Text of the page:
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Re: [ontolog-forum] intangibles (was RE: Why most classifications are fu

To: "'[ontolog-forum] '" <ontolog-forum@xxxxxxxxxxxxxxxx>
From: "Matthew West" <dr.matthew.west@xxxxxxxxx>
Date: Tue, 2 Aug 2011 09:18:37 +0100
Message-id: <4e37b2e0.02cde30a.3be7.0793@xxxxxxxxxxxxx>

Dear John,


I disagree with your characterisation of a plan below.

The word 'law' is a generic term for a wide range of propositions that could also be called axioms, constraints,  or requirements.

> MW: I don't see how a plan is a set of laws. A plan is a set of actions
> (i.e. spatio-temporal extents, not laws).

The execution of a plan creates a sequence of  actions.  But the plan itself is the specification of a goal to be achieved and a proposed method for achieving that goal.

MW: In a 4D analysis a plan is a set of actions (spatio-temporal extents) in a possible world. The goal to be achieved is a state of affairs in that possible world at a point in time. It does not matter that they are in the future, the plan is the actions you intend to take, not the desired outcome.

MW: There may well be constraints. These will make some courses of action non-feasible from the position you start from. This will make the courses of action that violate those constraints a bad choice of plan (not that that seems to stop people choosing them).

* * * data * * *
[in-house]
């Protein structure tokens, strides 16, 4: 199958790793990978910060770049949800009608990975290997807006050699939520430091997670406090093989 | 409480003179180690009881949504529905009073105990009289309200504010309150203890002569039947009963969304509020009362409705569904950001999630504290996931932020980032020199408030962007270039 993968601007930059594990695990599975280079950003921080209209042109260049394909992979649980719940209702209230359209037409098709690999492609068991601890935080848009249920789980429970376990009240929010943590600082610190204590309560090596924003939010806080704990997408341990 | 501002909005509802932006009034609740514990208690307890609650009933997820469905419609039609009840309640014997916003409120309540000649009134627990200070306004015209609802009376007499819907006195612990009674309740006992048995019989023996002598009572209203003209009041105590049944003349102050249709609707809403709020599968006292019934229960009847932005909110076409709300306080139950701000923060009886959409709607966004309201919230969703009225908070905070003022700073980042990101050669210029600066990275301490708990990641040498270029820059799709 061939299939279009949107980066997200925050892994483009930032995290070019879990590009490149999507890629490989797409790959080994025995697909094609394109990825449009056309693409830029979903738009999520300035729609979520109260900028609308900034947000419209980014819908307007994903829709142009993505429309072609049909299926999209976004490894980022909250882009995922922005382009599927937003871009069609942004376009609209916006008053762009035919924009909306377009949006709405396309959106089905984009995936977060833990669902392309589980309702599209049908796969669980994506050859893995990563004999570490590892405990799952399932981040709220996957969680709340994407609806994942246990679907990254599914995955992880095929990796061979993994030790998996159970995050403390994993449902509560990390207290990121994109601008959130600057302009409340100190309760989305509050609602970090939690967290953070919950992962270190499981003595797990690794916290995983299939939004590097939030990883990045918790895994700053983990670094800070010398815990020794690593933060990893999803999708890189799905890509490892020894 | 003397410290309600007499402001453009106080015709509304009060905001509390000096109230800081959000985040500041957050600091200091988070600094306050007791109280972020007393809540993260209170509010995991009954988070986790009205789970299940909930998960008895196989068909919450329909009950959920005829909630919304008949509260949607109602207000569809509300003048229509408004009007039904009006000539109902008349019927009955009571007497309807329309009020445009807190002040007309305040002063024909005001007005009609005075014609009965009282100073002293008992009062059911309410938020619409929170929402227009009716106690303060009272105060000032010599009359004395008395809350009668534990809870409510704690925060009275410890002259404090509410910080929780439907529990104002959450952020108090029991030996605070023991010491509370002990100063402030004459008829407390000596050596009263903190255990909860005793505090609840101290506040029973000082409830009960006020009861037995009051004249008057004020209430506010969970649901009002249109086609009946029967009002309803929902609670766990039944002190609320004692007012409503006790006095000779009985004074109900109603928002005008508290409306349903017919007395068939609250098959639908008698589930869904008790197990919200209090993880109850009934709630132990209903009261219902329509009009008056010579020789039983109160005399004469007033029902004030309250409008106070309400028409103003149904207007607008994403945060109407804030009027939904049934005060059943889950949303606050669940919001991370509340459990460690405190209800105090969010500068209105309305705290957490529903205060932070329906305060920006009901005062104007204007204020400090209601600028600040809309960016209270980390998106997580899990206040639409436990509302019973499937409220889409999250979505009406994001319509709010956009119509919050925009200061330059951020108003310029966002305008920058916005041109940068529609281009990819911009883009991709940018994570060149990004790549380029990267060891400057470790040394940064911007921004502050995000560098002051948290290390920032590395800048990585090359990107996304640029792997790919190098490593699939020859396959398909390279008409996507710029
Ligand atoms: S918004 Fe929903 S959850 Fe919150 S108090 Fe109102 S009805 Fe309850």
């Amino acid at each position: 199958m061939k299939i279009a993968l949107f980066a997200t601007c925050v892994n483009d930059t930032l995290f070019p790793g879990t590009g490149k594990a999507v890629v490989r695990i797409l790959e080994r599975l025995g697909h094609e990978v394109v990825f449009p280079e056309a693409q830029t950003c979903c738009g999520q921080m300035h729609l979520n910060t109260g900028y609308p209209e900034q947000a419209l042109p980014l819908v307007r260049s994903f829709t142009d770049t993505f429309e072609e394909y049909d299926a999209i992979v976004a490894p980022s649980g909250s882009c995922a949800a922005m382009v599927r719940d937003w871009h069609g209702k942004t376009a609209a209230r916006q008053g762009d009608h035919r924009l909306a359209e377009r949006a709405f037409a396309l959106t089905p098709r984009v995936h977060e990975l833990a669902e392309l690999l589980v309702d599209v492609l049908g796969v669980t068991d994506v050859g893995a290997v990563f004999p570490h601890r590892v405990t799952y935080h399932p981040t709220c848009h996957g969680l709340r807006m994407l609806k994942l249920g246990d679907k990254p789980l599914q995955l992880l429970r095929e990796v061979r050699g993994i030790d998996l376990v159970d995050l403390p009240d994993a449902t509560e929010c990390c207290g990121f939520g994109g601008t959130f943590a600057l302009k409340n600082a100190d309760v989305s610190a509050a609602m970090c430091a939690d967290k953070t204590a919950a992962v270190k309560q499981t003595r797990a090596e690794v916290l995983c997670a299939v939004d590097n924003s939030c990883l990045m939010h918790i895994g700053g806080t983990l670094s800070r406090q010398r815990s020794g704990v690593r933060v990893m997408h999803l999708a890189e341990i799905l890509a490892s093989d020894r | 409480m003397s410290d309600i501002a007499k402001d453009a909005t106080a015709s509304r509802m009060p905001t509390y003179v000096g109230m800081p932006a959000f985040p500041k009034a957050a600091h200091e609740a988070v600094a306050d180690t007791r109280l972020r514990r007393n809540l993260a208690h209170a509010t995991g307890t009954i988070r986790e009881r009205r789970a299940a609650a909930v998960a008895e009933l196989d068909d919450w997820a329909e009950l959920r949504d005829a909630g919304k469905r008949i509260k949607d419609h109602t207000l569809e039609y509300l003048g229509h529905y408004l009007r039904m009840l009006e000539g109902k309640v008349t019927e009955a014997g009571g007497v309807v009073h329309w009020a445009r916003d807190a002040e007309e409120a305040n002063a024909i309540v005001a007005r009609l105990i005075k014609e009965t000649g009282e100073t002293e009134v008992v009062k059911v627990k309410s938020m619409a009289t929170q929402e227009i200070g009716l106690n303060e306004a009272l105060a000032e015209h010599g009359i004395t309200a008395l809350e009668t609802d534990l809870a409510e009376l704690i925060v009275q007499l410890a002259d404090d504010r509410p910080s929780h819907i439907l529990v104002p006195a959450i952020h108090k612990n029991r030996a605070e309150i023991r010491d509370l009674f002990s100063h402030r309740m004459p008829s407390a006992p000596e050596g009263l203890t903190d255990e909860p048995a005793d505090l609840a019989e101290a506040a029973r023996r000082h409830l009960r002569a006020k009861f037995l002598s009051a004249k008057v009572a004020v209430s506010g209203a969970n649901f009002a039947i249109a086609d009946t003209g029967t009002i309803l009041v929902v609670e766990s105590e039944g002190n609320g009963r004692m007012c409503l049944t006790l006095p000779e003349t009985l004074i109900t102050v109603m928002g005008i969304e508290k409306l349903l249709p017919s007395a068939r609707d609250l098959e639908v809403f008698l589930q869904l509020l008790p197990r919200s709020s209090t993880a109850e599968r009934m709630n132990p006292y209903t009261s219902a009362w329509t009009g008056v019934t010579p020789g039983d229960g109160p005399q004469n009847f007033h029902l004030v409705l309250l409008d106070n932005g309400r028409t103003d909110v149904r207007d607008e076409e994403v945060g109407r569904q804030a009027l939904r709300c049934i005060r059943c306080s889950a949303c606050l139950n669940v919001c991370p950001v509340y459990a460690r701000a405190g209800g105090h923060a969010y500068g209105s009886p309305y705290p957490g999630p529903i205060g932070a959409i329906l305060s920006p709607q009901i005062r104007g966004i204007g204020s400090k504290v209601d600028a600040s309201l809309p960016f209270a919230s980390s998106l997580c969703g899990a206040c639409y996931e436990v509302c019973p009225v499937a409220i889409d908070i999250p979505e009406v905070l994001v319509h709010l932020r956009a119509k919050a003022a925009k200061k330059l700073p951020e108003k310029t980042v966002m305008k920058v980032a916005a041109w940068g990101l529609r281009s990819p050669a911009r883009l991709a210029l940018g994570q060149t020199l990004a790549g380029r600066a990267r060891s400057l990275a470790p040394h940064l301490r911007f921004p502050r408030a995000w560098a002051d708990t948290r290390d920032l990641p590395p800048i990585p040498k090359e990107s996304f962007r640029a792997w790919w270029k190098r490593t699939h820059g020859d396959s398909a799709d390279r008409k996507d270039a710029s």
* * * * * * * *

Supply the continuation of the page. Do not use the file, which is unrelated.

Most plans, as even the mouse knows, "gang oft agley."  Very often, they are not realized as a sequence of actions, or that sequence doesn't terminate in the desired goal.

MW: Indeed, which is why very often the possible world of the plan turns out not to be the actual world we inhabit.

The desired goal can be called a possible world.  But more accurately, it is a desired region of the actual world at some time in the future. 

MW: More or less. As I said, a particular state of affairs at a particular time.

The specifications of the plan could be called axioms, constraints, or laws.

MW: No. What is often the case is that the constraints (resource availability, time, materials) are inputs to formulating a feasible plan (I think of linear programming in the oil industry). However, the constraints are not the plan itself.

The laws can be very tentative.  But the critical point that distinguishes laws from the facts is that the laws are constraints on the way a sequence of actions may, can, or must result in some observable facts.  If that sequence is what somebody had intended in order to achieve some goal, then it can be called the execution of a plan.

MW: A sequence of action (types) is a method, but not a plan. A plan may be a particular execution of a method (but not necessarily).




Matthew West                           

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